All Possible Worlds
Diamonds are a Diva's Best Friend
In the third installment (see 1, 2) of the series on "Glitter and Be Gay" from Leonard Bernstein's Candide, we turn to a different perspective: Jody Mullen, a self-proclaimed "coloratura geek" who teaches voice in Manhattan and is interested in the history of coloratura as a form.
"Glitter and Be Gay," Cunegonde's showstopping aria from Leonard Bernstein's operatic interpretation of Candide, is a challenging part of the lyric coloratura repertoire on a number of levels. In addition to the technical virtuosity and stratospheric "money" notes inherent to most arias in this fach, the role of Cunegonde calls for a strong singing actress who convincingly ricochets between despair and glee as she ponders her new station in life and adorns herself in jewels. (Think Marguerite from Gounod's Faust after too much Starbucks.) She's also required to deliver a miniature monologue in the middle of the aria—an unusual occurrence in the standard operatic repertoire. To do justice to this role, it simply isn't enough to stand there and tweet like a nightingale (or, as we sometimes say in the business, to "park and bark"). The diva has to have some serious dramatic chops to pull this one off, and if she does—take note of Natalie Dessay, Kristin Chenoweth, and Barbara Cook—she steals the show.
As a soprano who performs repertoire of this nature, I often find that coloratura passages are, on a dramatic level, indicative of laughter (see the famous Laughing Song from Strauss' Die Fledermaus or Oscar's arias from Verdi's Un ballo in maschera) or sobs (see the final cabaletta of the Mad Scene from Donizetti's Lucia di Lammermoor or the cadenza at the end of "Ah non credea" from Bellini's La sonnambula). I love that Bernstein blurs the line between the two—how the singer, in the midst of a florid, agile passage, dissolves into hysteria. Isn't that often the way of it?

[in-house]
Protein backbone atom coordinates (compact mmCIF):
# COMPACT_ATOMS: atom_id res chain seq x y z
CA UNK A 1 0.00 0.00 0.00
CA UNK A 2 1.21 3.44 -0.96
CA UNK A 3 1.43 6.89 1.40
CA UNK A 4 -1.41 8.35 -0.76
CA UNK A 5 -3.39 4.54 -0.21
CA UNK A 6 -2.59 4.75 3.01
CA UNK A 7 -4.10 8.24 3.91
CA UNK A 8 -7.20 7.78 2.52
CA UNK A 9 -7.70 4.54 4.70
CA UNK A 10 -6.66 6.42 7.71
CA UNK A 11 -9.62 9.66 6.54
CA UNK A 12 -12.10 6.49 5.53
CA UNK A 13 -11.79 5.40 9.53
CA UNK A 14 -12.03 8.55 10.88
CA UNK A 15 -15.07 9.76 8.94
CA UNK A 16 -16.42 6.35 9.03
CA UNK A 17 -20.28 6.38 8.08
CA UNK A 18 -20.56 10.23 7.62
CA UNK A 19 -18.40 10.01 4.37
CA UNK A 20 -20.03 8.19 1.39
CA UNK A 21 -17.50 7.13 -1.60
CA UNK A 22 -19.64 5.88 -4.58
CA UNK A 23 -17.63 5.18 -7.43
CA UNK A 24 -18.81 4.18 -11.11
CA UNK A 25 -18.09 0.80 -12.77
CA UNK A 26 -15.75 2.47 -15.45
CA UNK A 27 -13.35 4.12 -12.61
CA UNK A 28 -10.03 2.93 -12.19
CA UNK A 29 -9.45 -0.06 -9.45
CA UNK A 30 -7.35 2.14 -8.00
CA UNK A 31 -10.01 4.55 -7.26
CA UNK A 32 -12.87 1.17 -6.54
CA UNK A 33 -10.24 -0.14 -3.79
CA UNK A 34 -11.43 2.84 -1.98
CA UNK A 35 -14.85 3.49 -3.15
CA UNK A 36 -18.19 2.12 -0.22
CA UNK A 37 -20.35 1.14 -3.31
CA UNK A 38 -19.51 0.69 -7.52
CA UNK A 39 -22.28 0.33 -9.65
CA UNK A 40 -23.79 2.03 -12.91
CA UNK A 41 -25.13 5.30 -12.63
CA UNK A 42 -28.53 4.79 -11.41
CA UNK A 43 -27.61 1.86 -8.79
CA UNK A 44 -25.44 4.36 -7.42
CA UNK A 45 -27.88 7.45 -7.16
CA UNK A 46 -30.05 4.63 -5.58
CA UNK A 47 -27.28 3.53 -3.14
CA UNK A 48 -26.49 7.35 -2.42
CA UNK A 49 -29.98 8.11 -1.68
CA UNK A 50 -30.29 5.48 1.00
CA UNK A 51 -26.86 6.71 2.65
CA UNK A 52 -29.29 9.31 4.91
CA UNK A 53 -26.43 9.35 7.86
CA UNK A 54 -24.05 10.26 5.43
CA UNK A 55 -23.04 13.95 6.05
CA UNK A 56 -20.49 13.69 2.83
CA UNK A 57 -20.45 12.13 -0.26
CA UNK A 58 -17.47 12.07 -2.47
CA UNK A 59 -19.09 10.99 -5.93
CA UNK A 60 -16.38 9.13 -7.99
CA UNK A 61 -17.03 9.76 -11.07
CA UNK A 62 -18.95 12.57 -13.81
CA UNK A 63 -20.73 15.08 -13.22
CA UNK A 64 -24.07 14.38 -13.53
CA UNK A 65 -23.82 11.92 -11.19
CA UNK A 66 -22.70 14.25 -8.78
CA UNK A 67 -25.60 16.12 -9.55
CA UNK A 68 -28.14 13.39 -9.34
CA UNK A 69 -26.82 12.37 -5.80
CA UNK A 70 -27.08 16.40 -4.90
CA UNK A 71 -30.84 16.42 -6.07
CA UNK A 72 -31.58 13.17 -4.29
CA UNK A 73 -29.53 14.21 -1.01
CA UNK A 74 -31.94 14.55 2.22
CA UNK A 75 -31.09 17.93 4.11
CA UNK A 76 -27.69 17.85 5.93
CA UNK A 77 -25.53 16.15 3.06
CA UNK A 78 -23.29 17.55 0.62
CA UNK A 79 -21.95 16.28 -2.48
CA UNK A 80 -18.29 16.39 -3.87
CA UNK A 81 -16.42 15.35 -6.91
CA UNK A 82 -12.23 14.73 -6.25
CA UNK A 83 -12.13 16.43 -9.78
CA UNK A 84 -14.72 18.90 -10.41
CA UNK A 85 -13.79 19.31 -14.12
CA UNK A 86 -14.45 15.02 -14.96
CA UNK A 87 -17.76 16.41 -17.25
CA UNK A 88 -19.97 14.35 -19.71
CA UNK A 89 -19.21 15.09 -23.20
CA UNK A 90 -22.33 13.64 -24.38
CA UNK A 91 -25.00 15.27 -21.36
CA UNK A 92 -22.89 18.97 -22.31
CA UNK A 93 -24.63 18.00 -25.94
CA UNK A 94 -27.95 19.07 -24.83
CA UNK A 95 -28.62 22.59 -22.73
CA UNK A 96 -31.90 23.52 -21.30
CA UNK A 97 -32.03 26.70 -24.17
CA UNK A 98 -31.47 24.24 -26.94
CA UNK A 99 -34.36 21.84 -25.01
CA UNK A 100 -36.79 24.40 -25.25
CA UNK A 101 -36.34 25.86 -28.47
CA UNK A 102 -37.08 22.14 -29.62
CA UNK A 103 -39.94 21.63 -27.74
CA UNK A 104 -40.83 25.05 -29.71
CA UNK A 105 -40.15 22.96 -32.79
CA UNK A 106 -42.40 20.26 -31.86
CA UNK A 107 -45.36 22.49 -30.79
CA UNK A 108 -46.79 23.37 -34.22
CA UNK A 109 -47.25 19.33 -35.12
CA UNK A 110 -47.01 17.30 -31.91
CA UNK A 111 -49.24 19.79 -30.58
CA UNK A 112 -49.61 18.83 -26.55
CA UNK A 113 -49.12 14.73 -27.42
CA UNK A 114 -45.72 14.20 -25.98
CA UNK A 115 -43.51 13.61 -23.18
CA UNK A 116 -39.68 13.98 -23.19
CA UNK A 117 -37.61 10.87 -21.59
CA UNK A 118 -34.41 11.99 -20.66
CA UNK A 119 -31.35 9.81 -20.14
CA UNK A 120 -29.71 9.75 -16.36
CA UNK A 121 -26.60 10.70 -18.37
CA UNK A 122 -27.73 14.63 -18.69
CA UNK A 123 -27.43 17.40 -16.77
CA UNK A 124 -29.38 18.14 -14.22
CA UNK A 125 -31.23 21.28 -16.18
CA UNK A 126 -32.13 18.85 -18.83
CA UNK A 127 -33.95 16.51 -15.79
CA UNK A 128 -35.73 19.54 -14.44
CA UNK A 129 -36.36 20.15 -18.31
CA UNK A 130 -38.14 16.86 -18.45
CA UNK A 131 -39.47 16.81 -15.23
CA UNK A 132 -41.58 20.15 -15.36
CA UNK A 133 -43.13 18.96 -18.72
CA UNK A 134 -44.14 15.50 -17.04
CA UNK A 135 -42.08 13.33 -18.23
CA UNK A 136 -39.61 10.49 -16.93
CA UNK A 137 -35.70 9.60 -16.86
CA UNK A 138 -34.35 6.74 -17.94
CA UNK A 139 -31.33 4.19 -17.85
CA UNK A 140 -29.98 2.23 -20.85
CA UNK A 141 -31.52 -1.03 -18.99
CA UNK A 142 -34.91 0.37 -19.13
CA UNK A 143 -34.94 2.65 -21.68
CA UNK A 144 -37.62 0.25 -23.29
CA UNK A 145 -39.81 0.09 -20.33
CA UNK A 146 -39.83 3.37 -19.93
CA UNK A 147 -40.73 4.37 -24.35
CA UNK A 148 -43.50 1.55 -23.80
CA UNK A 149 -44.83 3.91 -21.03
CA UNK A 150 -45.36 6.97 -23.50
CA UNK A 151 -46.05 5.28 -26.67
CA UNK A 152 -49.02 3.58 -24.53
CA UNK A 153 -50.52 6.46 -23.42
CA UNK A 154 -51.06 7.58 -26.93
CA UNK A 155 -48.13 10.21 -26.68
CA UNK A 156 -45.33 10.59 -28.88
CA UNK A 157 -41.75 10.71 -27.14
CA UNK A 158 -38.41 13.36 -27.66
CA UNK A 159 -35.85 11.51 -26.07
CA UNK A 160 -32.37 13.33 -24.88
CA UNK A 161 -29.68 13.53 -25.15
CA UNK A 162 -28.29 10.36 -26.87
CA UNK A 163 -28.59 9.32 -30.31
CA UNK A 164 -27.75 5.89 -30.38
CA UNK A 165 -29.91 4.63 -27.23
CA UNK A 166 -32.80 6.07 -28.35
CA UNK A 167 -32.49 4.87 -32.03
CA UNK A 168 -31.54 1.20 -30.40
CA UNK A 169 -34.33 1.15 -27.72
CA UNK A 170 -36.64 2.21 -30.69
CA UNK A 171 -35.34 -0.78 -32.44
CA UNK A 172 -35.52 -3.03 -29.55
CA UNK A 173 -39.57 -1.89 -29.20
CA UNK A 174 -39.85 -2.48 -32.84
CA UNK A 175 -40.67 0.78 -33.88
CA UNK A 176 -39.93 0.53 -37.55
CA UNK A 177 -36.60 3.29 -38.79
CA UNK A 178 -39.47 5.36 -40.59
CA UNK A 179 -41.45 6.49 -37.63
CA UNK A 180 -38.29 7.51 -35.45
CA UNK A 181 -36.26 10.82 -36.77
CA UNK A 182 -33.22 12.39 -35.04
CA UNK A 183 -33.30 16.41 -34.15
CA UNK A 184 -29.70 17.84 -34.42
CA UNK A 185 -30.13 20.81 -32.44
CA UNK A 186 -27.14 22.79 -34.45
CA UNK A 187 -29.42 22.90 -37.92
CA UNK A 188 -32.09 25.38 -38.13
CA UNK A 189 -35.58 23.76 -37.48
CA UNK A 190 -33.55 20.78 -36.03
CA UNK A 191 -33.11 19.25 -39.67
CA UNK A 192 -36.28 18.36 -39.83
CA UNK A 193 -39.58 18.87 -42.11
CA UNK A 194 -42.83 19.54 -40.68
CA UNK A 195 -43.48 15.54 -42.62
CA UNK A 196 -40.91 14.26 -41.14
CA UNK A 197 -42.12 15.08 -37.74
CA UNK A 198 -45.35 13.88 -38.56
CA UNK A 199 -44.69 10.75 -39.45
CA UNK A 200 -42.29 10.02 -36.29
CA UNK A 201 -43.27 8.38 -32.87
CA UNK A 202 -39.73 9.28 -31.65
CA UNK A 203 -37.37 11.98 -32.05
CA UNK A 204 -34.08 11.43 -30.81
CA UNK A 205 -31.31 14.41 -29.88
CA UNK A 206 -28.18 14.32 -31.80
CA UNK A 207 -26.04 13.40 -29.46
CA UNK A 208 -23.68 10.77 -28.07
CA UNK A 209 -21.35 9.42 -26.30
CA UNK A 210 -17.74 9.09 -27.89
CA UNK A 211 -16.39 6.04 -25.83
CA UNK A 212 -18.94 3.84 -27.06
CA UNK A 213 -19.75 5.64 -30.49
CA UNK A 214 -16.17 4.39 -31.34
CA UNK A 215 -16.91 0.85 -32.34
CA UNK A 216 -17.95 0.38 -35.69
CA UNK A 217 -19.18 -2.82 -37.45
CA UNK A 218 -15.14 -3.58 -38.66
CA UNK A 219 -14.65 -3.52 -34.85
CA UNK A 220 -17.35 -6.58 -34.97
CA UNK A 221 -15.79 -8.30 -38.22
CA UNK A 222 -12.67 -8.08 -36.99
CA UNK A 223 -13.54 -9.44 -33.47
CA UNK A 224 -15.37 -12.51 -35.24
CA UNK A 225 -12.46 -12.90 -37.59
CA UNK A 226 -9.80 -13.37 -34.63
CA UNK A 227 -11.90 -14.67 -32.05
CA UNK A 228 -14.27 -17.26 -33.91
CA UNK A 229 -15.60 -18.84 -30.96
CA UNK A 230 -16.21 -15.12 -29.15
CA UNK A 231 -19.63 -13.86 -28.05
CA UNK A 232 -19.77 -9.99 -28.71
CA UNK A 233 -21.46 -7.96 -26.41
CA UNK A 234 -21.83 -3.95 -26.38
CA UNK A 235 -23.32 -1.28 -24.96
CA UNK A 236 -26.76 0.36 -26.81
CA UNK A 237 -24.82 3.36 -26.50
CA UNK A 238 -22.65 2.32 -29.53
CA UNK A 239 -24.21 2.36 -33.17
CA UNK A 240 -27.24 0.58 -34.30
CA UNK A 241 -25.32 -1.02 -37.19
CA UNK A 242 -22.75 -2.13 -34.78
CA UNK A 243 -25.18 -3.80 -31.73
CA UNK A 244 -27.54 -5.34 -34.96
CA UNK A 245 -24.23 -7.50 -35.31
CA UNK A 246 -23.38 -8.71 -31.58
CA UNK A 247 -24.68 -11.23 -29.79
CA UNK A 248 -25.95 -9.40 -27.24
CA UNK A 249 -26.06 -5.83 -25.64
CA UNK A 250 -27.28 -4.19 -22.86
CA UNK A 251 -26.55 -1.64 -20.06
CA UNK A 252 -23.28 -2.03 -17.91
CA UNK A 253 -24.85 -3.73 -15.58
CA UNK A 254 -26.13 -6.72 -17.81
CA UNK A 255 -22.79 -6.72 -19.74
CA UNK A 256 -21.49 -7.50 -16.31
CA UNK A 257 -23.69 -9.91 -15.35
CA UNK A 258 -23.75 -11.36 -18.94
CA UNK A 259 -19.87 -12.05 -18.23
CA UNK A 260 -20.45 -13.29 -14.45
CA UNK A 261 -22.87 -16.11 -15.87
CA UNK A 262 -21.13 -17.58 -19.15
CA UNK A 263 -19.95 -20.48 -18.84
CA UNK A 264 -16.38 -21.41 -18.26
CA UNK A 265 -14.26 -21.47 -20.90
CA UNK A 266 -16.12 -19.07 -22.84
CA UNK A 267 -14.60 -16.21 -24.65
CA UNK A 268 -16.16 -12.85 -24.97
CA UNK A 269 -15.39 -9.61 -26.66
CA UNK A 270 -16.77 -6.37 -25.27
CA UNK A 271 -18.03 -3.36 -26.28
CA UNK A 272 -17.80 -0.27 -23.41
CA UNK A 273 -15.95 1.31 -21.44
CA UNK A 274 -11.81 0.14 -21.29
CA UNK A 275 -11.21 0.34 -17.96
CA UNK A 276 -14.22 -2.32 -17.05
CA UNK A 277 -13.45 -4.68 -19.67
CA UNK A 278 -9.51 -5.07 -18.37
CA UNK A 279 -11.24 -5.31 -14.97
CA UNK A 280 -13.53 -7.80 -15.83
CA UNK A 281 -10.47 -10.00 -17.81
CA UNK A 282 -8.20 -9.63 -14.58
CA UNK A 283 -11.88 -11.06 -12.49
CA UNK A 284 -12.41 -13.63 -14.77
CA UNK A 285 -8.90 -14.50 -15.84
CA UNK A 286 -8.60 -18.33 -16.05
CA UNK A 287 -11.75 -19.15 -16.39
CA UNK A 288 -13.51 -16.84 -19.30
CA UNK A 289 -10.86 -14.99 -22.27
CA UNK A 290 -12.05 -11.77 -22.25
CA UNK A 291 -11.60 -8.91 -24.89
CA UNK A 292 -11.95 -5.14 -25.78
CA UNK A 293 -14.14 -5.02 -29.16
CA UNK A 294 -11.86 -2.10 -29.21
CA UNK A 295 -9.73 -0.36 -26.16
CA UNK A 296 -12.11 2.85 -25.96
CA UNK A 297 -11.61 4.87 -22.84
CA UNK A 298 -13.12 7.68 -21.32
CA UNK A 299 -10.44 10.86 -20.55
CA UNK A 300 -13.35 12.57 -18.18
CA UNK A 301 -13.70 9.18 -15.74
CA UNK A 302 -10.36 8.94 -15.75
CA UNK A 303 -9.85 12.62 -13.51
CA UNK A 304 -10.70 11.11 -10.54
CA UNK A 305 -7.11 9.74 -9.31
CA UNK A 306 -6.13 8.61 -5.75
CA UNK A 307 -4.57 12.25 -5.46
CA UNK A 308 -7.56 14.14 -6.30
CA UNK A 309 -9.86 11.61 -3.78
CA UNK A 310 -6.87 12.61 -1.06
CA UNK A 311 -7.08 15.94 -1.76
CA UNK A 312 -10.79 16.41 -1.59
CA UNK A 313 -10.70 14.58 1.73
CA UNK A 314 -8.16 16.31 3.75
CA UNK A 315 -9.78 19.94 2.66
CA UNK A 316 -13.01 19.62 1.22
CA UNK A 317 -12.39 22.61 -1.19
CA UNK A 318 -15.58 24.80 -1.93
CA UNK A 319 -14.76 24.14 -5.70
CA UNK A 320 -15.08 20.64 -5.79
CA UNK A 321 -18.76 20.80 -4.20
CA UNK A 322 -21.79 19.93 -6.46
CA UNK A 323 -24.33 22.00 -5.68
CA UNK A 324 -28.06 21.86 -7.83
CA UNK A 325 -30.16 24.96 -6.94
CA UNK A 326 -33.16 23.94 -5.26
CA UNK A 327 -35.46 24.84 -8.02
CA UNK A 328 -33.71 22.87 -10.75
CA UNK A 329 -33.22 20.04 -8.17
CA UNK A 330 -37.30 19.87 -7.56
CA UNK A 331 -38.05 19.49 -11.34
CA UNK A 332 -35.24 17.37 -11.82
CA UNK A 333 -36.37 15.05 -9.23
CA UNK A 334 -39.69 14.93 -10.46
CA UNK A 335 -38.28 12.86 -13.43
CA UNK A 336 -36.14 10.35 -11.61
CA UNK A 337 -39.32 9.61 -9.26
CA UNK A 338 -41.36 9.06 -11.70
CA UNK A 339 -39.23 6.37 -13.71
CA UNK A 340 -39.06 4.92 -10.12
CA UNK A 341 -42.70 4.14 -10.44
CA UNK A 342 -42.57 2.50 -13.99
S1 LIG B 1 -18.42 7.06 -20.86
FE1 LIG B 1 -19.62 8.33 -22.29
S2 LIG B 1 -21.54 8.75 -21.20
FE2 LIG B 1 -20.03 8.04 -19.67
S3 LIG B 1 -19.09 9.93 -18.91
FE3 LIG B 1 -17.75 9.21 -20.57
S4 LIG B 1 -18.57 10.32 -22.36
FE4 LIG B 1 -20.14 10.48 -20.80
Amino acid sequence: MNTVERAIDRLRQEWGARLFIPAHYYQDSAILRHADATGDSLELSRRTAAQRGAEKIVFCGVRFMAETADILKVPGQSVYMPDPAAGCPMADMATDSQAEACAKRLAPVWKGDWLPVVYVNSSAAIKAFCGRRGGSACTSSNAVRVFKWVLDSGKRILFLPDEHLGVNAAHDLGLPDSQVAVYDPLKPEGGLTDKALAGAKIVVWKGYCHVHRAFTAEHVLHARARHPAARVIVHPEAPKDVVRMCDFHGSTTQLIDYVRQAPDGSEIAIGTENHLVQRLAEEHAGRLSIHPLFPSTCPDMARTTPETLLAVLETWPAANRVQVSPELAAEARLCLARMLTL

"Glitter" is technically demanding due to its florid phrases and plentiful high notes. The singer must maintain a beautiful legato line in the lower, more lyric passages (when Cunegonde is waxing poetic about what might have been) without tiring the voice in order to facilitate a seamless transition to the quick, staccato "laughter" phrases. She must also treat the notes in the coloratura passages as though they are all in one place vocally in order to avoid producing glaringly different sounds in the high and low registers. One of the chief goals of operatic singing is to maintain a consistent tone quality throughout the range, and "Glitter" is an excellent measure of that skill.
So how does the singer tackle this difficult work? Here, as in all operatic singing, it's all about good posture, maximum resonance, and, above all, BREATH SUPPORT. When the singer inhales, she expands her ribs, engages her lower abdominal muscles, and energizes her facial muscles in order to produce a healthy, free, resonant sound. She keeps her consonants quick, clean, and clear and her vowels unadulterated. (A common exercise to improve vowel purity and legato is to sing the entire piece on vowels only while in the practice room, feeling no space whatsoever between the notes in a phrase.) When she practices the coloratura passages, she may elect to sing them all staccato to develop laser-like accuracy. (Coloraturas who feel especially confident singing staccato ornaments will thank Bernstein for using them so freely!)
I have not, to date, used "Glitter" as an audition aria, although I'd certainly consider it, as I've retired "Willow Song" from Douglas Moore's The Ballad of Baby Doe for now. While it is a good fit for my voice, I just haven't connected to its humor on a personal level yet, and I see no point in singing it if I'm not going to be amazingly funny! But when I develop a powerful subtext that helps me to become Cunegonde, I'll certainly add her aria to my repertoire. Maybe all I need are a few diamonds and rubies to inspire me…
Jody Mullen is an American lyric coloratura soprano who lives, performs, and teaches in the metropolitan New York area.